Kernel Rating (out of 5):
MPAA Rating: PG-13 Length: 108 minutes
Age Appropriate For: 13+. The film is basically a “Top Gun” knockoff but set after the War on Terror, so there are various in-air chase scenes and combat violence, some cursing and sexist language, a love triangle with some kissing and an implied sex scene (a topless man and woman rolling around in a bed), and another scene where soldiers are stripped down to their underwear, including a woman in bra and underwear.
A knockoff of ‘Top Gun’ has to work a lot harder to supersede its predecessor, and ‘Red Sky’ can’t pull it off. The film is badly written, badly conceived, and badly acted.
By Roxana Hadadi
There are some actors in Hollywood that, no matter their project, always raise the question, “That guy?” So it goes with Cam Gigandet, star of the “Top Gun” knockoff “Red Sky.” Gigandet didn’t amaze as the bad guy in the first “Twilight” film, was forgettable as the love interest in Christina Aguilera’s passion project “Burlesque,” and is never believable here as a fighter pilot trying to reclaim his honor after being disgraced during a combat mission in the war in Iraq. If “Red Sky” is essentially a copycat of “Top Gun,” casting Gigandet as the new Tom Cruise was the first mistake—he doesn’t have nearly enough charisma or likeability to pull this off.
The film from director Mario Van Peebles, who also appears here as the main villain of “Red Sky,” is one of those things that credits five writers but somehow still has a choppy script; stars actors from the ’90s (including Rachel Leigh Cook of high school drama “She’s All That” and Shane West of “A Walk to Remember,” one of the first Nicholas Sparks adaptations) but can’t bank on the nostalgia they produce; and focuses on very specific historical and geographic details but doesn’t even have the attention to get them right. An important scene is set in Tabriz, Iran, for example, but the film’s location titles spell it “Tebriz,” because who needs accuracy? “Red Sky” refuses accuracy at every turn.
The movie focuses on a group of fighter pilots who get into serious trouble during a mission called Operation Rainmaker, when they are sent to destroy what they think is an abandoned chemical plant in Iraq but actually end up killing a fellow American soldier. The pilots, led by the dueling Rodeo (West) and Cobra (Gigandet, of “Priest”), received authentication to go forward with the mission by a mysterious bad guy who they can’t identify, and so they are discharged from the military in disgrace. The tension leads the friction between Rodeo and Cobra to come to a breaking point, and also affects Rodeo’s girlfriend, Karen (Cook), who is dumped by him and was delivering feelings for Cobra anyway. But for seven years, the group scatters.
Until Rodeo goes missing, and his old fellow pilots start wondering if his disappearance has anything to do with that failed mission. So Cobra, who accidentally runs into Karen at an airshow in Russia, enlists her help, now that she’s a fancy investigative journalist who can somehow speak Russian (she was a waitress before, so the career jump in such a short time is one of the film’s “really?” elements). Together they start trying to figure out what happened to Rodeo, discovering that it’s tied to that disastrous Operation Rainmaker from so many years ago.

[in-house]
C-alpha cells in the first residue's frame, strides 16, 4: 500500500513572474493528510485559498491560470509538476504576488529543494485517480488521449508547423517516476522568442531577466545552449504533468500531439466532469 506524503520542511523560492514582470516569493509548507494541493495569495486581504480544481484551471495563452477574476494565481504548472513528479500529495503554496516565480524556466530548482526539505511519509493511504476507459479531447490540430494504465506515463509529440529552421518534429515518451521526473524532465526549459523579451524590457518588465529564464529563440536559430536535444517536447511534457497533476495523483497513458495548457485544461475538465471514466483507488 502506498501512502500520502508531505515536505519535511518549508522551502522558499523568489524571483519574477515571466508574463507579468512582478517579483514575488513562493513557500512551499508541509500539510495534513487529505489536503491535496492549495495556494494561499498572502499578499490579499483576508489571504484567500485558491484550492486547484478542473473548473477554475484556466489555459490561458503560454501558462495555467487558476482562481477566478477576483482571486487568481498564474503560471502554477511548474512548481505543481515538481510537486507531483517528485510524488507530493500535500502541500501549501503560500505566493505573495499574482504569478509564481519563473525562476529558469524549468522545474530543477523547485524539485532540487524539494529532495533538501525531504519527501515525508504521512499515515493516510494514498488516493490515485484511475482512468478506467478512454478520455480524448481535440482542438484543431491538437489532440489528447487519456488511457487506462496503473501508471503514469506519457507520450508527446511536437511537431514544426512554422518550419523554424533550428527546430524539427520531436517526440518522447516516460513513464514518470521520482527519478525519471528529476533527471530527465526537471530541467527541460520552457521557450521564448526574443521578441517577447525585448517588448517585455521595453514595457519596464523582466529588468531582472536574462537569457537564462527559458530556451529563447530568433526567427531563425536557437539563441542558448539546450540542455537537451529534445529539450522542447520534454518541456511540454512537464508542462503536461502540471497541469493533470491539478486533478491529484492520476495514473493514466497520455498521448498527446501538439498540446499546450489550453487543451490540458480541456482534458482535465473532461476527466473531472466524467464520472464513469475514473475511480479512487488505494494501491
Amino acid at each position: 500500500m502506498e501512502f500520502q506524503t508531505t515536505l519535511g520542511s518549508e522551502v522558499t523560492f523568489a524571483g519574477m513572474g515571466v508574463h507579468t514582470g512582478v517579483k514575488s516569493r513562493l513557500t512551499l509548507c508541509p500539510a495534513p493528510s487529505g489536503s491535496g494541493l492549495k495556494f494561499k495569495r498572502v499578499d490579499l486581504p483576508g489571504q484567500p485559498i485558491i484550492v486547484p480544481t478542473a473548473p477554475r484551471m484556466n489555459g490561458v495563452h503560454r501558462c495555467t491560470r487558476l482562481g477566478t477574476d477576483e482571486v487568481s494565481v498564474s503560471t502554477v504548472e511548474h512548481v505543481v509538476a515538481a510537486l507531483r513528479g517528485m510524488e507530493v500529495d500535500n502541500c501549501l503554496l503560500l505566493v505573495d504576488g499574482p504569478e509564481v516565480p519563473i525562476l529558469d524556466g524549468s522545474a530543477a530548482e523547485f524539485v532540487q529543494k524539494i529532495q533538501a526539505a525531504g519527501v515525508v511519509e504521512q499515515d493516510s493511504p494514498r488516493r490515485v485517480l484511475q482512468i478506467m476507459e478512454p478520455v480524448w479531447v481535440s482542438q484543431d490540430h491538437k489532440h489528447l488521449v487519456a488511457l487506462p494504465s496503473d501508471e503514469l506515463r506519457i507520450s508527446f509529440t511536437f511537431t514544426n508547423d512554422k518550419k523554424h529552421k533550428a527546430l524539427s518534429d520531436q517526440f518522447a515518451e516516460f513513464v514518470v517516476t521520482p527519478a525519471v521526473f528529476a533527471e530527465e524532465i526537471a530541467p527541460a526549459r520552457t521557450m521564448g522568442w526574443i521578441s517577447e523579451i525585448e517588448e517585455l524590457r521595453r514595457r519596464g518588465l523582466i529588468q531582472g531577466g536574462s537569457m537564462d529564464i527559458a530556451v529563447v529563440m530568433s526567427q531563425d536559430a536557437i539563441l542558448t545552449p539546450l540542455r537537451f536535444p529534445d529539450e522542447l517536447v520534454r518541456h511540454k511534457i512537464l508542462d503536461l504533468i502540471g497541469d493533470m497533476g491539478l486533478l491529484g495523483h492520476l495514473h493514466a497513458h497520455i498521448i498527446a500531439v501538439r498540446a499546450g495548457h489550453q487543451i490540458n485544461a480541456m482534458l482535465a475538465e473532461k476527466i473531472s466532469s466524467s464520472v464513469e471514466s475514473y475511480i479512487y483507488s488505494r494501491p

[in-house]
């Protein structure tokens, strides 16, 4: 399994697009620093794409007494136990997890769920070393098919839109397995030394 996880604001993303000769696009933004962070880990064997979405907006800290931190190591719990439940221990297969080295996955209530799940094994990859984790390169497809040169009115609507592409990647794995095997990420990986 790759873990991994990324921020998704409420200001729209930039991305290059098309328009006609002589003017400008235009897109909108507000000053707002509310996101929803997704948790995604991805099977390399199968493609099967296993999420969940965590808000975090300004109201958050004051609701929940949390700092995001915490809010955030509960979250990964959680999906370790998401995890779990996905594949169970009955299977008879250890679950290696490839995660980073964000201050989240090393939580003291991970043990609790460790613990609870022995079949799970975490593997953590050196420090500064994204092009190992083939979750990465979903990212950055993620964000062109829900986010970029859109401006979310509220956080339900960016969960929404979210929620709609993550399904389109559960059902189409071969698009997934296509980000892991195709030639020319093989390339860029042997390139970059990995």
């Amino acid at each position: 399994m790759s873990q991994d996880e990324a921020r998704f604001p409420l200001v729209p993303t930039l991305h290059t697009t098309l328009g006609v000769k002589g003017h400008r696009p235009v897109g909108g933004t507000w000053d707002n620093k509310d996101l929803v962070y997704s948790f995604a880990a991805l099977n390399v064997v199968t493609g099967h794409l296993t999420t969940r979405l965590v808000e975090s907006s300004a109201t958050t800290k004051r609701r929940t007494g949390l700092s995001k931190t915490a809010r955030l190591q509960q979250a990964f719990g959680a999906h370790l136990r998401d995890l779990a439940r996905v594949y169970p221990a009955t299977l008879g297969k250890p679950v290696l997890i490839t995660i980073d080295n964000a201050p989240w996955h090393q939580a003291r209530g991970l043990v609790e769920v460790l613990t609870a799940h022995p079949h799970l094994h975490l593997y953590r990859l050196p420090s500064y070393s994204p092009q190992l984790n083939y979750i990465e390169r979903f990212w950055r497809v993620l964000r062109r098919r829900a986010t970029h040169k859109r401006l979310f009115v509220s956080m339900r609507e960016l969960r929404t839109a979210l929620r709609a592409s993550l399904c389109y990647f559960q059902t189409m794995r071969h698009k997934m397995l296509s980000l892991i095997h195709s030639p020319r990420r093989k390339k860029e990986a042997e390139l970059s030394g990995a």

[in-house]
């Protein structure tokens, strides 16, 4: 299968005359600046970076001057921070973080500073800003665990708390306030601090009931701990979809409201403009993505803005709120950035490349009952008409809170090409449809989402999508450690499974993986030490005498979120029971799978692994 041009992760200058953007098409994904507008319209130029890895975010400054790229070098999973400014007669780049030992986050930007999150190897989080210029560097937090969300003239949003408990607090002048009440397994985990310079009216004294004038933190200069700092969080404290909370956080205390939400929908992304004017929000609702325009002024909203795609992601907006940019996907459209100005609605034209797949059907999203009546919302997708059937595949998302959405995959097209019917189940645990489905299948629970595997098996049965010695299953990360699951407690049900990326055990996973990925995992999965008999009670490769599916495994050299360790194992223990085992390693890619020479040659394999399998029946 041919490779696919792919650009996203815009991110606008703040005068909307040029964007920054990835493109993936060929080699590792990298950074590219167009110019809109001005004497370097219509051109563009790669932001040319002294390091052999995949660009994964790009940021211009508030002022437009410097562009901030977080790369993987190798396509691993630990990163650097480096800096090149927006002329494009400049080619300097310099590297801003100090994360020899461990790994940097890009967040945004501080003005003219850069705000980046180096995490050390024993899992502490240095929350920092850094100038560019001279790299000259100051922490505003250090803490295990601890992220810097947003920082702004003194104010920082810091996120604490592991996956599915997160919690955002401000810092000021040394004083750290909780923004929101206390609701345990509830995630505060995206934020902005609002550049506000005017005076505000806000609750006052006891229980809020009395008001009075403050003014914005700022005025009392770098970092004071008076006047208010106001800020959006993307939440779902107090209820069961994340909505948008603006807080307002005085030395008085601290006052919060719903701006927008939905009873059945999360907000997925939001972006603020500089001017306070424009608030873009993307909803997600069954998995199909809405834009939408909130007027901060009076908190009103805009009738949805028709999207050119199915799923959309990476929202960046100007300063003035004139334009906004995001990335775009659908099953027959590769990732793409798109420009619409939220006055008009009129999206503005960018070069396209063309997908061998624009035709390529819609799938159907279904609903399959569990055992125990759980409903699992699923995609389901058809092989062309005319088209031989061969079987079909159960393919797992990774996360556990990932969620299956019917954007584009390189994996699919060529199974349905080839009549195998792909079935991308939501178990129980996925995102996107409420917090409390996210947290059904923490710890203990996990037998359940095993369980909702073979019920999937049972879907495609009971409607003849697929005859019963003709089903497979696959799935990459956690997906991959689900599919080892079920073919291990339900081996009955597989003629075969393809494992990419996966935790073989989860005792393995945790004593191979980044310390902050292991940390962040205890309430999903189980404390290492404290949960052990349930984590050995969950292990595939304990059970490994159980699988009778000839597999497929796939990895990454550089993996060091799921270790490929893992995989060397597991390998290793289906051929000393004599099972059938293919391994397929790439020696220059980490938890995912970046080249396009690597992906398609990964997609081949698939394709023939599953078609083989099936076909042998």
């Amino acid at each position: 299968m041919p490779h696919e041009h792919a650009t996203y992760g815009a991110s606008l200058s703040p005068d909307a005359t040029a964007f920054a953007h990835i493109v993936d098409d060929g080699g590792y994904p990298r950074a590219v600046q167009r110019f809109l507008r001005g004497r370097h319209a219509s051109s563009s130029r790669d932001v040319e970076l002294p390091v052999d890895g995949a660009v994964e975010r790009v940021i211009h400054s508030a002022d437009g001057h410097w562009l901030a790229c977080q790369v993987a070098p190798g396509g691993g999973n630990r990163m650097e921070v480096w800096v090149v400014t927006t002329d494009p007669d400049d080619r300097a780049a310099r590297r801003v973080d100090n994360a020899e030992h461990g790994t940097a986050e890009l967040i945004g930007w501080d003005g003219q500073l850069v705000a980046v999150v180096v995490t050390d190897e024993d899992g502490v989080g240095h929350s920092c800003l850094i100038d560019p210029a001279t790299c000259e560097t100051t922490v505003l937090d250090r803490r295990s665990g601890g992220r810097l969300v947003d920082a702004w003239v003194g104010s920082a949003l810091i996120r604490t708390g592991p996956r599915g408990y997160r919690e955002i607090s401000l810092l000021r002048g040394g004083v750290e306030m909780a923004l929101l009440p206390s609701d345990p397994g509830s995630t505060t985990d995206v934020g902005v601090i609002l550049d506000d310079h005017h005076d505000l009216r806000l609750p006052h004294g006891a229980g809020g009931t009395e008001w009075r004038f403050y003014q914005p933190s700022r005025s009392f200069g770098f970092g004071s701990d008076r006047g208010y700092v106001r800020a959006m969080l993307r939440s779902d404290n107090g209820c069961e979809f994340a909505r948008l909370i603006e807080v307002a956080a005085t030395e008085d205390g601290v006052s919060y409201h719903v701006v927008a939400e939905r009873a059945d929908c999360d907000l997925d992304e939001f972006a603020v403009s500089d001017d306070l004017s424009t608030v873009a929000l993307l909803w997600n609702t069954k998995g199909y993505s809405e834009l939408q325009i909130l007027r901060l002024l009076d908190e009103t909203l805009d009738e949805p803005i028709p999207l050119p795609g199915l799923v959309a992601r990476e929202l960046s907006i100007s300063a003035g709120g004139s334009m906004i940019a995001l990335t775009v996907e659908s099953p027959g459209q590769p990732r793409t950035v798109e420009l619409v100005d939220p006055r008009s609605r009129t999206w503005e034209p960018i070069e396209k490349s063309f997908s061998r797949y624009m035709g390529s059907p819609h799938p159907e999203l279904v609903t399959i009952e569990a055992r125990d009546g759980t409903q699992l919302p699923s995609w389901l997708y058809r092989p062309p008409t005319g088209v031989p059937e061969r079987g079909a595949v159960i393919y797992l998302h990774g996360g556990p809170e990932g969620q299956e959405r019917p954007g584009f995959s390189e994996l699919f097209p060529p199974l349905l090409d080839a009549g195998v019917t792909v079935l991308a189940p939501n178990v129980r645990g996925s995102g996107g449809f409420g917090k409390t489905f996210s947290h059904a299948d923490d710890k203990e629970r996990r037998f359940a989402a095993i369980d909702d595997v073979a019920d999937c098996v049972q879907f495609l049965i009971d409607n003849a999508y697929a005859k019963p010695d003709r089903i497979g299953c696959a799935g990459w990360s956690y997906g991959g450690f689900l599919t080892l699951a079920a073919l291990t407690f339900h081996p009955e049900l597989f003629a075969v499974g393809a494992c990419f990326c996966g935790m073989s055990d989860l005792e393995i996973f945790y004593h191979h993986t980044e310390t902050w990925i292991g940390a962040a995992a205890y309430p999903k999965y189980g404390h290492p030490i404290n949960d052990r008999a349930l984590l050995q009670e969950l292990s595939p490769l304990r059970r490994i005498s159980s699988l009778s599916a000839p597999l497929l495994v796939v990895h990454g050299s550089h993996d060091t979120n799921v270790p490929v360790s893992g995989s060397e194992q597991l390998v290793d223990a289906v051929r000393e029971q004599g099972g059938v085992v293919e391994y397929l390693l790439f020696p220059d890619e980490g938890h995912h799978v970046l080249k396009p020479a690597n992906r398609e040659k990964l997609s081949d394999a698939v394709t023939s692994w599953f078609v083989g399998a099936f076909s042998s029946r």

Were they just the pawn in a geopolitical game led by politicians and oil men who didn’t care who they hurt, as long as they profited? Short answer: Yes. Long answer: There is also a bunch of mumbo jumbo about Kurdish separatists, Saddam Hussein’s weapons of mass destruction, Iran’s terrorist activities, and the scientific properties of oil, none of which are presented fully accurately and all of which are treated as silly obstacles to the film’s main prerogative: Get Karen and Cobra together! Oh, and reclaim their lost honor as patriots or whatever. That, too.
It’s hard to take “Red Sky” seriously when so much of it is poached from other films, like the uber-masculine nicknames and dueling alpha-male dynamics and even the characters’ facial hair (one character has a mustache that is stolen straight from the Goose-from-“Top Gun” playbook). And if it were a parody, or even a tongue-in-cheek, self-aware film, that might have been more tolerable than what it actually is, which is a C-grade conspiracy film with various scenes of CGI airplanes (the green screens used here are not pretty) and actors running around in their underwear, because if you cast Gigandet in your movie, you have to show him shirtless. Not just once, but as many times as you can get him to do it.
That’s about the only thing about “Red Sky” that feels intentional. Otherwise, it’s all one-note, explosion-heavy action sequences that lack any kind of gravity because they’re so clearly CGI; a manufactured love story between three characters who never seem like real people; and a script about the Middle East that is willfully ignorant of actual details about the actual Middle East. “We were ordered!” insists Gigandet’s character when on trial to defend the failure of Operation Rainmaker, but no one is ordering you to see “Red Sky.” In fact, I’m ordering you not to.
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